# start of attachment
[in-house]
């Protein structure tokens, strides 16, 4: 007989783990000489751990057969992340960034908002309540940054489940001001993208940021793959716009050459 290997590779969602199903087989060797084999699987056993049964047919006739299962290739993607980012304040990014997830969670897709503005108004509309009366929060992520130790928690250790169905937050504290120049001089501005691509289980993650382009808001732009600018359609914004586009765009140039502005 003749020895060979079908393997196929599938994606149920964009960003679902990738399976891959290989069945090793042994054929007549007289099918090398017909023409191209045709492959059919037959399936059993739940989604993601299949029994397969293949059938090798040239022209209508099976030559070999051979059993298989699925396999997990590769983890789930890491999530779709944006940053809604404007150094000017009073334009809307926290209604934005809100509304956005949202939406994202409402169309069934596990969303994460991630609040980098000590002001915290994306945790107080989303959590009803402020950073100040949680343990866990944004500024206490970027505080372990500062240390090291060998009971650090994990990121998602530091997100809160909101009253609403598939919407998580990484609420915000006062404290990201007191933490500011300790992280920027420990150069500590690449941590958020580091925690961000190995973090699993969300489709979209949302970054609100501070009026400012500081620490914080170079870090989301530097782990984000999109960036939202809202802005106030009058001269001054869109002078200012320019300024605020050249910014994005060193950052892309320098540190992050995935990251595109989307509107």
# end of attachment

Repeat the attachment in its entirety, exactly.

[in-house]
């Protein structure tokens, strides 16, 4: 007989783990000489751990057969992340960034908002309540940054489940001001993208940021793959716009050459 290997590779969602199903087989060797084999699987056993049964047919006739299962290739993607980012304040990014997830969670897709503005108004509309009366929060992520130790928690250790169905937050504290120049001089501005691509289980993650382009808001732009600018359609914004586009765009140039502005 003749020895060979079908393997196929599938994606149920964009960003679902990738399976891959290989069945090793042994054929007549007289099918090398017909023409191209045709492959059919037959399936059993739940989604993601299949029994397969293949059938090798040239022209209508099976030559070999051979059993298989699925396999997990590769983890789930890491999530779709944006940053809604404007150094000017009073334009809307926290209604934005809100509304956005949202939406994202409402169309069934596990969303994460991630609040980098000590002001915290994306945790107080989303959590009803402020950073100040949680343990866990944004500024206490970027505080372990500062240390090291060998009971650090994990990121998602530091997100809160909101009253609403598939919407998580990484609420915000006062404290990201007191933490500011300790992280920027420990150069500590690449941590958020580091925690961000190995973090699993969300489709979209949302970054609100501070009026400012500081620490914080170079870090989301530097782990984000999109960036939202809202802005106030009058001269001054869109002078200012320019300024605020050249910014994005060193950052892309320098540190992050995935990251595109989307509107």